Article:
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The Musicians’ Union Responds to Further Budget Cuts in Birmingham

The Musicians’ Union (MU) has expressed concerns following a further round of cuts to Birmingham culture.

The Musicians’ Union (MU) has expressed concerns following a further round of cuts to Birmingham culture.

Responding to an article in the Birmingham Mail about a further round of cuts totalling £1 million per year to the City’s cultural organisations by Birmingham City Council, Stephen Brown, Midlands Regional organiser said:

“The MU is deeply concerned at the continuing level of cuts being directed at the City’s cultural organisations by the Council as part of the Government’s austerity programme.

Pushed to the limit by cuts

“We have many members working in the sector who are expressing their concerns to us about what’s going on, and feel they have been pushed to the limit already by these cuts.

“For some years, we have seen serious retractions in work opportunities here, with our members pay eroded to the point that the average orchestral musician, at CBSO for instance, has endured a real term pay cut of nearly £7,000 per year since the global financial crash.

“Further, contractual changes have meant they are now expected to do much more for a lot less pay. To date, our members have gone along with it, but the rumblings of discontent are now patently evident. Some are already starting to vote with their feet.

In danger of becoming a satellite station

“What’s happening makes it harder for our members to earn a living and pay their bills, let alone sustain a music career in the City. This issue is not limited to the orchestral sector, and undoubtedly has a knock on effect within the professional music playing community.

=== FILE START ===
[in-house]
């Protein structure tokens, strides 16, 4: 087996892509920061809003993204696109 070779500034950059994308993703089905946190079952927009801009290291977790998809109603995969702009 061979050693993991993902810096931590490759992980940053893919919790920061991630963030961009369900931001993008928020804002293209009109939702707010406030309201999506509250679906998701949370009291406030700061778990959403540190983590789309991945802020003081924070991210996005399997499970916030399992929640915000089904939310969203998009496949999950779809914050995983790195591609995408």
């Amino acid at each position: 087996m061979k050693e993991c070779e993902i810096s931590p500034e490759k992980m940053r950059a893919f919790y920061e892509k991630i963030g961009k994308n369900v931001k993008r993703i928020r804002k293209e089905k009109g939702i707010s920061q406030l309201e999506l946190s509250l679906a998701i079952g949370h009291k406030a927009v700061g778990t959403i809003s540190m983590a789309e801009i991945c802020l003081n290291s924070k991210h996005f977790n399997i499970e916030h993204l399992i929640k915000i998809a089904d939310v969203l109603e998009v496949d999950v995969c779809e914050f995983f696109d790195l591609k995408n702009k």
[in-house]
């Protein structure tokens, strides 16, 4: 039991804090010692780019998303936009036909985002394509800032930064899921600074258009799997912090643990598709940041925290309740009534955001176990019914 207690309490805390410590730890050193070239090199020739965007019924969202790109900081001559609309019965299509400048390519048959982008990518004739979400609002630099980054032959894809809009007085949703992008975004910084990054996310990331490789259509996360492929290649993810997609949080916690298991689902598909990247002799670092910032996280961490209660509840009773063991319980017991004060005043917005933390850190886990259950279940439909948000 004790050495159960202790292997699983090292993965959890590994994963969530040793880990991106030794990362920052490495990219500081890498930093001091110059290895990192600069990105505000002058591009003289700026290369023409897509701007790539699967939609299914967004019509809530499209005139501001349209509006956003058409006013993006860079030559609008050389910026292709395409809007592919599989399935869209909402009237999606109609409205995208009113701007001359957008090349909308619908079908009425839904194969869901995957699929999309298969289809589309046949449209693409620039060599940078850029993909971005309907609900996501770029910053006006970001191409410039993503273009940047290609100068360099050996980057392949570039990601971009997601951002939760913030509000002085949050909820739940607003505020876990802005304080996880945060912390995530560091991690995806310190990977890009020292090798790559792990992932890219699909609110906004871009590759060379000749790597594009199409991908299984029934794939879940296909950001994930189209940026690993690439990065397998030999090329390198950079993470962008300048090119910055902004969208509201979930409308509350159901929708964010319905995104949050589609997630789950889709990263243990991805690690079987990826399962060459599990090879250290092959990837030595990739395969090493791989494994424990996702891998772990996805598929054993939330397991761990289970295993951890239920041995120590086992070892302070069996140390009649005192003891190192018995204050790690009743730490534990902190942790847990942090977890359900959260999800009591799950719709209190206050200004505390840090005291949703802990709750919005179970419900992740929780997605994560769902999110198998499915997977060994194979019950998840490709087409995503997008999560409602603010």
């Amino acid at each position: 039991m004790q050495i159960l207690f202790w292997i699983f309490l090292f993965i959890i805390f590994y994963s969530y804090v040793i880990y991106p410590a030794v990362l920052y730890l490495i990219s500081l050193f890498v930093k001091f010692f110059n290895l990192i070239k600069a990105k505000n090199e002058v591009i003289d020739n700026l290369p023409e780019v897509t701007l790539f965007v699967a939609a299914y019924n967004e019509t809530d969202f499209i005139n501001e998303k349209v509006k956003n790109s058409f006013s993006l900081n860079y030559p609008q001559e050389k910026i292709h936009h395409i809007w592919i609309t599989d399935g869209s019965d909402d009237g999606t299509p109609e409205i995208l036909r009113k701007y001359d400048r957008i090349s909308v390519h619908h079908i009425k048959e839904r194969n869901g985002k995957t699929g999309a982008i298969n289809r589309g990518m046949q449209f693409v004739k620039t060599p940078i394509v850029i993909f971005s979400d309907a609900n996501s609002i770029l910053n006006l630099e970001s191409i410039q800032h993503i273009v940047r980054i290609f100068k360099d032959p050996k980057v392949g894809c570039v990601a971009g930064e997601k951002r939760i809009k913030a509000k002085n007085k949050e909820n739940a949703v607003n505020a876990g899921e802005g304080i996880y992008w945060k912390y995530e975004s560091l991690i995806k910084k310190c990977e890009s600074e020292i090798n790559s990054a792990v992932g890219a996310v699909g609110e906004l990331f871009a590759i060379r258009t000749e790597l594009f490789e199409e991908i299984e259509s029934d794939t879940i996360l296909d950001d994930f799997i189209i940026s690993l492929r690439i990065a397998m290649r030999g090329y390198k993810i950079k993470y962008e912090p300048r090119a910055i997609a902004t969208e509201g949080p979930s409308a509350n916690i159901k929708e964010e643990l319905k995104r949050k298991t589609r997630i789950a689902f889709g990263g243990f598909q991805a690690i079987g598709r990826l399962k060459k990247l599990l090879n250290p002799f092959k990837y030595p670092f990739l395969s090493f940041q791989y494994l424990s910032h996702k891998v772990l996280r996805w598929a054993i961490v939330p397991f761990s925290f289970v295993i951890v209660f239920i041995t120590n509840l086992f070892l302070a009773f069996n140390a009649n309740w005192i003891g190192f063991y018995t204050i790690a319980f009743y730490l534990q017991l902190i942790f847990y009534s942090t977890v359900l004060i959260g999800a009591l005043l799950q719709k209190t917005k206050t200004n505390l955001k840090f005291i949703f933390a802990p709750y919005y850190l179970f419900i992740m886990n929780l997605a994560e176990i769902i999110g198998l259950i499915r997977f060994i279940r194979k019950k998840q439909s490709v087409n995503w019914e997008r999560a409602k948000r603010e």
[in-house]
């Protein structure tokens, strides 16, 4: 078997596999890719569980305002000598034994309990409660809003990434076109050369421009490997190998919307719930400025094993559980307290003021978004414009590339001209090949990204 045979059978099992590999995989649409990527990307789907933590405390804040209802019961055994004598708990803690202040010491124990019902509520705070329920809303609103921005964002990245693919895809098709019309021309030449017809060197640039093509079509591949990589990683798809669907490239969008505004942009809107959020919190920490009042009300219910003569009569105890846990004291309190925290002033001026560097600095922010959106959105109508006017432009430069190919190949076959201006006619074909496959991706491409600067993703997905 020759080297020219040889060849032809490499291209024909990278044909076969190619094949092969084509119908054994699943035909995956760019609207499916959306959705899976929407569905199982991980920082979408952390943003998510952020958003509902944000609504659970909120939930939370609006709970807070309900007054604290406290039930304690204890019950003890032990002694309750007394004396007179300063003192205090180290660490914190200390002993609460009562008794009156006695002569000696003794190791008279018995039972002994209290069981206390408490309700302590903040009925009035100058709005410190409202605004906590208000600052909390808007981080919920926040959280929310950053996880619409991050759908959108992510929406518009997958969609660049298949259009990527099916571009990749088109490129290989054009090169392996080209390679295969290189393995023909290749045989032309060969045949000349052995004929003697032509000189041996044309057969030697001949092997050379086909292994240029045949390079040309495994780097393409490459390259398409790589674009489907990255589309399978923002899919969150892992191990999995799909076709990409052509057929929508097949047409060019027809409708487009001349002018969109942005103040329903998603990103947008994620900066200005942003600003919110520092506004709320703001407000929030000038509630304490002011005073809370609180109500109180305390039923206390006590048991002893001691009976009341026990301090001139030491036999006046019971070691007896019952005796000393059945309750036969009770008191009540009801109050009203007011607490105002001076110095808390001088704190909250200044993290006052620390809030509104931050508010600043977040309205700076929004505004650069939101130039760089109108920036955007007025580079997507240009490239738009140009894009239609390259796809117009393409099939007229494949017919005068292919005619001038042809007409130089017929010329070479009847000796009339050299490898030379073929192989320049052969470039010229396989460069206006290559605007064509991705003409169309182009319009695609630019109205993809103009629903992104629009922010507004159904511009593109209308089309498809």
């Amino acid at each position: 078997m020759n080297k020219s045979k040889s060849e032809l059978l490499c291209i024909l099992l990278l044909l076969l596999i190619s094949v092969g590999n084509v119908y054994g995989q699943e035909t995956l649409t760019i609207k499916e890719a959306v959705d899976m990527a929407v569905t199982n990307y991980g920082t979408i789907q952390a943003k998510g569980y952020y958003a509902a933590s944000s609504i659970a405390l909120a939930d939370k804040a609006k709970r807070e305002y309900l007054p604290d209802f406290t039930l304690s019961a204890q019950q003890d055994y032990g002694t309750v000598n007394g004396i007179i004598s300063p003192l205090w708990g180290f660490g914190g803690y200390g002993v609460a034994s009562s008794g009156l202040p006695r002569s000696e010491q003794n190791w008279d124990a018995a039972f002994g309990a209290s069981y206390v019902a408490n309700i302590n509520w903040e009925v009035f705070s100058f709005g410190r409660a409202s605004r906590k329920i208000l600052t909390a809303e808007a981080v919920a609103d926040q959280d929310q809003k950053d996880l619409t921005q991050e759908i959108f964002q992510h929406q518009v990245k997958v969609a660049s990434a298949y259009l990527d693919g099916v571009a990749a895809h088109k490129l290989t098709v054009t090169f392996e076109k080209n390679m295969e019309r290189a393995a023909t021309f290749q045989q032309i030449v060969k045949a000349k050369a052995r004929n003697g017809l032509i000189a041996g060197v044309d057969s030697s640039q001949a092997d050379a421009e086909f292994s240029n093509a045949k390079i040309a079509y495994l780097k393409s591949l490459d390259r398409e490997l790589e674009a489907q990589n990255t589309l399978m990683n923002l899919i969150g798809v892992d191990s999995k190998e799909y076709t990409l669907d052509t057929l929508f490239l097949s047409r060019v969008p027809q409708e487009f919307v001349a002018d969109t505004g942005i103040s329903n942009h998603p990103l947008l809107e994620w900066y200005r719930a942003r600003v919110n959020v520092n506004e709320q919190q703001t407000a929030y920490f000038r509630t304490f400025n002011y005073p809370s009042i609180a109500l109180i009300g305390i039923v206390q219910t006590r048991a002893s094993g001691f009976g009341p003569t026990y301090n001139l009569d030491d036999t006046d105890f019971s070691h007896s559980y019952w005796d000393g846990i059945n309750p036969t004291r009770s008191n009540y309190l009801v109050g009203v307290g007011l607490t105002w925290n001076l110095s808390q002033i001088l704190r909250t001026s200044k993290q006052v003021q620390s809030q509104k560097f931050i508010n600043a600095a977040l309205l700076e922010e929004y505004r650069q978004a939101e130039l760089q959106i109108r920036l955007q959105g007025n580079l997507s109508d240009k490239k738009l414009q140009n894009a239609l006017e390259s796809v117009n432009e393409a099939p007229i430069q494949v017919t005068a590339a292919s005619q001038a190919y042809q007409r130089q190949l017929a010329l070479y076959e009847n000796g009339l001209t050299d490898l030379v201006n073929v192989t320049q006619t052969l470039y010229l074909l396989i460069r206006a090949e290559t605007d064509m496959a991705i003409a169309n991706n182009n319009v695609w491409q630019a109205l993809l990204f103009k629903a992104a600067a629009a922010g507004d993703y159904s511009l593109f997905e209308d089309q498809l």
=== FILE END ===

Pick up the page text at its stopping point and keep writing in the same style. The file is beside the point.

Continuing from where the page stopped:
“It means that the standard and quality of players available locally becomes a smaller pool. Some professional musicians are having to do second jobs, leaving the industry altogether, or moving to London and Manchester to continue their careers.

“If we are not careful, the City’s once famous Orchestras and cultural organisations will become a mere satellite station for players based elsewhere.

Imbalance in Arts Council funding

“The current imbalance in public cultural funding means that Birmingham receives £4.58 per head of population, whilst London receives £69 and that highlights the scale of the problem we face.

“It’s massively London centric with 50% of all Arts Council money going to London. We are not calling for London to get less, just that the Government provide the City Council with its fair share of cultural ring-fenced funding to address this imbalance.

“We need to secure the long-term future of our City’s great cultural institutions, which, be under no illusions, are under threat.

“The MU is happy to work with the council to try and achieve the objective of improved cultural funding, and pleased that they have agreed to meet us in early January 2019. It is vital that musicians and their representatives have a voice in this debate.

The CBSO is a valuable global brand for the city

“Finally, it is also not helpful to employment relations to have the CEO of the CBSO publicly saying he’ll cut staff benefits when our members have already been the ones to bear the brunt of cuts.

“Our members are already referencing such comments to us and are far from happy about it. We have never see the management having their ‘benefits’ cut to show they are willing to make the same level of sacrifice as our members. After all, our members are the ‘product’ in all of this, and without them, these great cultural institutions in the City would not exist.

“Sir Simon Rattle knew that, and did everything in his power to ensure musicians were looked after because this is a prestigious and valuable global brand for the city, and the Council should take note of that fact.”

Read the original story in the Birmingham Mail.

Published: 14/12/2018

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